So I thought about it, was I being high maintenance and worried about the little things?  After great deliberation I decided that no, I was not.  I want what I want and I did not need to be ashamed about it.  I want to feel safe with a man.  I am a ride or die type of chick.  Meaning if my man gets into something I would have his back through the thick of the storm.  However, with Dan, I felt if a mugger approached us he would throw my purse to them, lift up my dress, and run the other way. 

 

I found it extremely interesting that my friend would have this reaction, especially since she made it clear that her husband had to pay all the bills in the house.  I felt like that was a double edge sword.  She feels comfortable with her husband paying all of her bills and giving her an allowance; which in my opinion was more controlling and domineering than a man opening a door or defending her from a mugger.  I do not feel comfortable with a man paying all my bills or having complete financial control over me.  In fact, I find that prospective to be more old school than a man being chivalrous to me.

 

I wonder if this difference between she and I the reason for the poor manners in so many of the men I meet.  I do not need a man to open a door or defend me but it feels nice to have a man attentive to my needs.  In fact, it turns me on when a man can determine my needs before I tell him.  This attentiveness is such a rarity that when it happens, the man automatically moves up on my list from friend to potential boyfriend.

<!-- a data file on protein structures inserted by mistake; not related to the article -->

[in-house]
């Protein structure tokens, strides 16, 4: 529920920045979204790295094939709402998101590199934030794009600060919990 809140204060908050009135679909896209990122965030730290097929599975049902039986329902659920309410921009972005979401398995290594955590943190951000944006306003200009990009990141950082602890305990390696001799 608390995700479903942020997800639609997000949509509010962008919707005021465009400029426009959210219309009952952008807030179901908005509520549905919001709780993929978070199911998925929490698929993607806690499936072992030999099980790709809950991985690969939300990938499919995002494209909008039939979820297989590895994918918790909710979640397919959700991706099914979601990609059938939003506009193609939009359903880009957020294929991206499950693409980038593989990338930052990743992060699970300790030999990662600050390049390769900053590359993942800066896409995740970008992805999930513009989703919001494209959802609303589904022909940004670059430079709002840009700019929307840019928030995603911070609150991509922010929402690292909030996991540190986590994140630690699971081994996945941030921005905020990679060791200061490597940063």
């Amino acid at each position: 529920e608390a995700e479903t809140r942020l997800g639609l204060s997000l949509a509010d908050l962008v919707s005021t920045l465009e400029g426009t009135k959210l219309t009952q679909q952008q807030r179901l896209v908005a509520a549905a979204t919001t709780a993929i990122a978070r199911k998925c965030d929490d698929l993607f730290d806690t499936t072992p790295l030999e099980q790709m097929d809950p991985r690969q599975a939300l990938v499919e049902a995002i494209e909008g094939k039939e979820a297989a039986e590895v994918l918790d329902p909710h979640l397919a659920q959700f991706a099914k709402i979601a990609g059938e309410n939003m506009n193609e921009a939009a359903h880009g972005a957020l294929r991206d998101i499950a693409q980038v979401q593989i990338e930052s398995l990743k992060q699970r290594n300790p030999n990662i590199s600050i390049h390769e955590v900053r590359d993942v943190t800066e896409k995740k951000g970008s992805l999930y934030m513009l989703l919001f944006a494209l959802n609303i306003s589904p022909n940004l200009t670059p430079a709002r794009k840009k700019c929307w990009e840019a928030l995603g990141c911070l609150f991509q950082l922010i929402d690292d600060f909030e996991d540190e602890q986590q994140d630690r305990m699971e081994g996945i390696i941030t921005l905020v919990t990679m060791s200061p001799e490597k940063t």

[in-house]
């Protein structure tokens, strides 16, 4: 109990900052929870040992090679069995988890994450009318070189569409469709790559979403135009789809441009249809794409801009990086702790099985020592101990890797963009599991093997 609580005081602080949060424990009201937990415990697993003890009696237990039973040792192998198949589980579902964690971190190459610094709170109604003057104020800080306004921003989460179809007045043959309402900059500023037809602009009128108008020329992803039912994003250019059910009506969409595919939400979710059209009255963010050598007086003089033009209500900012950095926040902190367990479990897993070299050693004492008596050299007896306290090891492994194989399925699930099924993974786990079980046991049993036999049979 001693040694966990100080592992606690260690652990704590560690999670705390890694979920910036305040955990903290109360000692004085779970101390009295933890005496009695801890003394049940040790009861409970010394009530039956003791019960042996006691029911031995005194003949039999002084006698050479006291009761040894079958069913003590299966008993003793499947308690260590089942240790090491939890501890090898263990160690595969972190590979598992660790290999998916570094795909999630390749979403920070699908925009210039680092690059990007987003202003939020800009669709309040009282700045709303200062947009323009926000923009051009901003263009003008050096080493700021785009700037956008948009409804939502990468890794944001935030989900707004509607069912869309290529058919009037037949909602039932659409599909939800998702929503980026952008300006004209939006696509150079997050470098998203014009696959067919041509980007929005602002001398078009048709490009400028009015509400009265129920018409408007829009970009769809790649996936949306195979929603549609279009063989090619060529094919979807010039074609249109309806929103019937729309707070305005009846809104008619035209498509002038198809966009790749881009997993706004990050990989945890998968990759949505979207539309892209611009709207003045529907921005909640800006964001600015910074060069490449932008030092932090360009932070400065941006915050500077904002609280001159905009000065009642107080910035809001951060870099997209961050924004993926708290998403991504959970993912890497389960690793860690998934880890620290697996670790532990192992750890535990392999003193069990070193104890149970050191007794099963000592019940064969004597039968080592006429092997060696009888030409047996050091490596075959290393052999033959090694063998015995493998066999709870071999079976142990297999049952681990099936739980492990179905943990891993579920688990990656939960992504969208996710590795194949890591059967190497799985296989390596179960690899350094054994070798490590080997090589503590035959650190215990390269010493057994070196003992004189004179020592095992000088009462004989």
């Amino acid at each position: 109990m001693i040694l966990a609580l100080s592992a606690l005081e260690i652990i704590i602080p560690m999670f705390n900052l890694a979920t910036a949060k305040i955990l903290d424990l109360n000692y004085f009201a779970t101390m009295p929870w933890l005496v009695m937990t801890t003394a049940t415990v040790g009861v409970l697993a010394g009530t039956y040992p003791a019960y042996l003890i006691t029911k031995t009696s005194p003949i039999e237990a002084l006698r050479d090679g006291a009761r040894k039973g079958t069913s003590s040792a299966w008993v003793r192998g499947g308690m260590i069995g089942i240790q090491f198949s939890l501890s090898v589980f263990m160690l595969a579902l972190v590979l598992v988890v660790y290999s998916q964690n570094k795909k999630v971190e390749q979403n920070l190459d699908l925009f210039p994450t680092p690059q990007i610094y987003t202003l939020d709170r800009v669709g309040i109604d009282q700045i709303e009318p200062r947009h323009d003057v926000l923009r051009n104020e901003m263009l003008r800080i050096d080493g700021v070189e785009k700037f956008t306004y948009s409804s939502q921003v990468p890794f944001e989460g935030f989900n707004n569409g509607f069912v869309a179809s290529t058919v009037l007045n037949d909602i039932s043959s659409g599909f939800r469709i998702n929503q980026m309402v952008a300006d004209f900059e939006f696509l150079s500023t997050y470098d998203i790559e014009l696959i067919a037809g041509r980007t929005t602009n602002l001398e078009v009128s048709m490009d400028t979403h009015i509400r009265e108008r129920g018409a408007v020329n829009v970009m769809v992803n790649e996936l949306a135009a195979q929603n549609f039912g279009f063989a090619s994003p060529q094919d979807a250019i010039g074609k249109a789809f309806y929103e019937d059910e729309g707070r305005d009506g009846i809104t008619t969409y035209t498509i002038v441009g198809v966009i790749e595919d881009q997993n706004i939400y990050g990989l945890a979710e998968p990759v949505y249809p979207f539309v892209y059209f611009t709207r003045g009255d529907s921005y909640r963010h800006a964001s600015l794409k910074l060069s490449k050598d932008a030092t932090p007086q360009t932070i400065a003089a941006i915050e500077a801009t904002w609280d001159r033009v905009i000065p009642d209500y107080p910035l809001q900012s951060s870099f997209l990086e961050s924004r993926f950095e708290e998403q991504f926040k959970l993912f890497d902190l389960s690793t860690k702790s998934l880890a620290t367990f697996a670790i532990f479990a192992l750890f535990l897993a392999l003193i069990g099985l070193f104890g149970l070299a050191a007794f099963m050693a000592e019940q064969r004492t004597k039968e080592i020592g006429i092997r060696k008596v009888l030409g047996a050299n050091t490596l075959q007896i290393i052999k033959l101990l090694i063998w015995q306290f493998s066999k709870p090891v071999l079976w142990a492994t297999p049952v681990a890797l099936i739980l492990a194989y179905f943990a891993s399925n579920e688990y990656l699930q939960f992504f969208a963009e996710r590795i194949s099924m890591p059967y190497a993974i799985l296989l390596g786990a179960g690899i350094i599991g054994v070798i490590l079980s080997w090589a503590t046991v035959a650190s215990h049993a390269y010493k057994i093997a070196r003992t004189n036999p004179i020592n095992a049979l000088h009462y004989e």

So is chivalry dead? No, definitely not. While I know a few friends who think it is overrated, I know more friends who find it as a complete turn on.  These friends, like me, have found it rare for a man to show chivalry, respect and some slight since of decency toward them.  As a woman dating in the new millennium, I meet all types of men.  Men who lie, cheat, and are unsure of what they want in a woman or even out of life.  So I find it refreshing to meet a man who does not try to determine how to treat a woman based upon the woman, but instead has set his own standards for how to treat a woman; even if some consider it old school. Changing one’s style based upon another causes people to forever redefine themselves and could possibly cause that person to loose themselves in the other person. So my opinion, be yourself and stay true to what makes you happy.  The right one will come along.

 

With this said, I have decided not to go out with Dan again.  Although, he continues to show interest with phone calls and text, which is also a nice feeling and rarity for a man to show complete interest when a woman is not returning it, I prefer not to waste his time.  Thus far, I have been polite but if he asks me out on another date I will have to decline.  I just do not want to be forced to touch a germy doorknob and I do not have the time to teach manners.  I still cannot comprehend why he did not offer me a glass of water.  It was just a glass of water.  It was not as if I was asking for the 200-year-old bottle of wine in the cellar.